Kahneman, though, is unsure of most everything. “Danny doesn’t trust his mind to the point where when they finished one of their papers, Amos would basically wait by the phone at 2:00 or 3:00 in the morning for Danny’s call, saying, ‘It’s all wrong, it’s gonna destroy our reputations, we can’t publish it,’” Lewis said.

Tversky died 20 years ago at the age of 59. Kahneman went on to win the Nobel Prize for integrating psychological research into economics.

In 2013 President Obama awarded him the Medal of Freedom

“Now all of us have moments when we look back and wonder, ‘What the heck was I thinking?’” Mr. Obama said at the Medal of Freedom ceremony. “I have that quite a bit. Psychologist Daniel Kahneman has made that simple question his life’s work.”

Kahneman and Tversky showed that gut instinct is far from dependable. There was a lesson in that for Lewis himself, a man strongly self-confident.

“So, are you more likely now to listen to your wife, listen to your editors?” Blackstone said.

“So the answer to that is yes, a little bit,” Lewis replied. “My wife would totally disagree! I mean, totally disagree. But I actually have taken this on board, that I am aware that I have very strong impulses that I often obey, and they’ve misled me in some cases, and it’s worked out in other cases. From my life story I can build a narrative that my gut is great and I should just follow it, because I forget the mistakes it led to, and I remember the successes.”

One success, “The Big Short,” about the mortgage crisis, was made into an Oscar-winning movie.

Lewis now lives in Berkeley, California, where the view, he says, “is part of the attraction, clearly.”

His first book, “Liar’s Poker,” was about his time in New York as a young bond trader on Wall Street. A large part of that book is how people are so irrational in the decisions they make.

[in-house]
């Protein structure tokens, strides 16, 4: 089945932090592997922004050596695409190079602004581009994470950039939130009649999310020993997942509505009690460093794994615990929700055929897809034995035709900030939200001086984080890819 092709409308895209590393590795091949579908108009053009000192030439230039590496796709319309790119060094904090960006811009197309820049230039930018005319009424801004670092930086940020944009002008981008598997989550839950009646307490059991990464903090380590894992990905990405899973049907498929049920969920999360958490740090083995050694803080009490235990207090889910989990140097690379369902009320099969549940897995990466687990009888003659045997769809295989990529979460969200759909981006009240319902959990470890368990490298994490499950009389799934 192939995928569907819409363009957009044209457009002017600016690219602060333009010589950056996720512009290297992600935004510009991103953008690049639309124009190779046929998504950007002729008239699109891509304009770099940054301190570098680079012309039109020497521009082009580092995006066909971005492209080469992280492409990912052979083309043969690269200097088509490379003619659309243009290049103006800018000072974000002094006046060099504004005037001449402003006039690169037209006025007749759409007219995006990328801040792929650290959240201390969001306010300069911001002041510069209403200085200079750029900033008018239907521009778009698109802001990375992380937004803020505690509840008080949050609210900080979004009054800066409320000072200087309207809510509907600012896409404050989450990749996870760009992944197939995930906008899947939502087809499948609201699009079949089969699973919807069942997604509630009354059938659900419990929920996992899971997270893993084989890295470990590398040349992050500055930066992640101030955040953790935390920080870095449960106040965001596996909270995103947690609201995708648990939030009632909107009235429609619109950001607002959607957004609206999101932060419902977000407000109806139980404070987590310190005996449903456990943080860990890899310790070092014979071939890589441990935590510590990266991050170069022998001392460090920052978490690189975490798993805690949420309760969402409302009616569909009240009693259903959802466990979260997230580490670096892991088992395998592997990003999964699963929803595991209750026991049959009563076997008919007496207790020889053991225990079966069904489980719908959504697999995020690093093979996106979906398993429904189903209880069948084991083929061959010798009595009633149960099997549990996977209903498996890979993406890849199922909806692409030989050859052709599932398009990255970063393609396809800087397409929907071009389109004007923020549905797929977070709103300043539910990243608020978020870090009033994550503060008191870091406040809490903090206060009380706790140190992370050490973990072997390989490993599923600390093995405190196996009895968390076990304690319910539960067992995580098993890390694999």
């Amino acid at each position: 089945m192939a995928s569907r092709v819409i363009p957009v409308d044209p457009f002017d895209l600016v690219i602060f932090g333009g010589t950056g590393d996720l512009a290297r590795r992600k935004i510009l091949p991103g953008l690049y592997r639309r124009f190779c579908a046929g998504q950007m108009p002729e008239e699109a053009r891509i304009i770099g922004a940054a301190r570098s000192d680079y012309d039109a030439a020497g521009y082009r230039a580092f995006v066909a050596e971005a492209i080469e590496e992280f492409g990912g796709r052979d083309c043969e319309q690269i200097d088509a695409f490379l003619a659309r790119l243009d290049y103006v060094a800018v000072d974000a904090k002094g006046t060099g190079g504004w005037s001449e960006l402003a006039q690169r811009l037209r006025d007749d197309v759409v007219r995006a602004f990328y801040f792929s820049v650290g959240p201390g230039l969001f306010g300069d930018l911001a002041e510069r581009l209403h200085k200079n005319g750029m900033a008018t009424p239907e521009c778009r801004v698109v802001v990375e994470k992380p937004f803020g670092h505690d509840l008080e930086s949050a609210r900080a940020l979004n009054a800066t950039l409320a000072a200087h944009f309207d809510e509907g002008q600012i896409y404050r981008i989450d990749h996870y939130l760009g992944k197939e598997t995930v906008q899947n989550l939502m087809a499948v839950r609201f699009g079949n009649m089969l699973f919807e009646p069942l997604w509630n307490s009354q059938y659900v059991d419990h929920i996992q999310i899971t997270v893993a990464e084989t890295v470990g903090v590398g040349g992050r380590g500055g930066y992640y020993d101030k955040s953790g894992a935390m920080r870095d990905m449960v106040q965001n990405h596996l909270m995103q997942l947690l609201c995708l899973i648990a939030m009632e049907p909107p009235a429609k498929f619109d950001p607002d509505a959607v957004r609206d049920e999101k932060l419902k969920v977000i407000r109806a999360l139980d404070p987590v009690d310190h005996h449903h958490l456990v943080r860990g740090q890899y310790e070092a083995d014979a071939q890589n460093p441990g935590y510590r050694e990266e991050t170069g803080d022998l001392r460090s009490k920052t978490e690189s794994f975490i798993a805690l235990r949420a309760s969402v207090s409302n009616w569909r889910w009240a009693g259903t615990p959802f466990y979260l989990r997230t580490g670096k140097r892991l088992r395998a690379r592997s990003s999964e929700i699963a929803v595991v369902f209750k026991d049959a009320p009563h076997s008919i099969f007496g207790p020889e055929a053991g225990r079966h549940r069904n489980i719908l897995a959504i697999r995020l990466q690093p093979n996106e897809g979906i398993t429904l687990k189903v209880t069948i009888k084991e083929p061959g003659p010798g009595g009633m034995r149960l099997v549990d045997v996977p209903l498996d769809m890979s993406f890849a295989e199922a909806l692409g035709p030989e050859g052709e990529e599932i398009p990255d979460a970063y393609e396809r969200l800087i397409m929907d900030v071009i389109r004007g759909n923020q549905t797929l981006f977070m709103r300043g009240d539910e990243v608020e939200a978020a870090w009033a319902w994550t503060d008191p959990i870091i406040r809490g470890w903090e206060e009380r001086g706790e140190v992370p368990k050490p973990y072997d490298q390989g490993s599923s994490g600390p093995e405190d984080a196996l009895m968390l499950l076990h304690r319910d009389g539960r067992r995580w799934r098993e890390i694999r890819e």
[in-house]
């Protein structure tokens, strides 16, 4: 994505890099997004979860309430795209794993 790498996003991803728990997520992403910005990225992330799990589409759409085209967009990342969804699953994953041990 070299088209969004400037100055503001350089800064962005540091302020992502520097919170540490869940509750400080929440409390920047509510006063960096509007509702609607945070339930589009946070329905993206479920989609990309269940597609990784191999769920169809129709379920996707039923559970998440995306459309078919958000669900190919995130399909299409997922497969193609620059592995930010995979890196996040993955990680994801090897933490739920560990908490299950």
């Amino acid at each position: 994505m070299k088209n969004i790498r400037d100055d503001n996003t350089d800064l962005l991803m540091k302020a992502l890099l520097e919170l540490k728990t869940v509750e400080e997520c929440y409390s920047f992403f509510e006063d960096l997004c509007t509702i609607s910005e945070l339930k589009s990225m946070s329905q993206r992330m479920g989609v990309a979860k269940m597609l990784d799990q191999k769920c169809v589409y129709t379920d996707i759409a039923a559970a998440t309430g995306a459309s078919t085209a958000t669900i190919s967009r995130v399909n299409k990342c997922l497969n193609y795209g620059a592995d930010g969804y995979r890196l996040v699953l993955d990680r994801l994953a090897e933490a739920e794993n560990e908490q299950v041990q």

“The foundation stone of ‘Liar’s Poker,’ and in some ways ‘The Undoing Project,’ was my astonishment that anybody would take my financial advice,” Lewis said. “I mean, really -- I was 24 years old, I was an art history major, I knew nothing about money.”

He was getting rich quick. But his gut instinct told him he’d be happier writing for a living. “It wasn’t even a decision. I mean, it looked insane to my father and to the people I worked for because they thought, you know, what are the odds that he’s going to make it as a writer?”

But make it, he did.

As a bestselling author, a perk he seems to enjoy most is having plenty of time to spend with his three children … including catching fastballs hurled by his 14-year-old daughter, and taking on his nine-year-old son and a couple of friends on the basketball court.

He also sponsors teams: “So for years, my kids’s teams were called ‘The Money Ballers’ or ‘The Blind Siders’ or ‘The Big Shorters’ -- I just put whatever book I was working on, on their jersey just for fun.”

Lewis figures “The Undoing Project,” like those books, has movie potential, too. The first hardbound copies arrived the day Blackstone visited.

“It looks great,” Lewis said. “I was worried it was going to be way too fat.”

He’s already thinking about his next book -- like something about raising children. The research for that he can do right in his own backyard.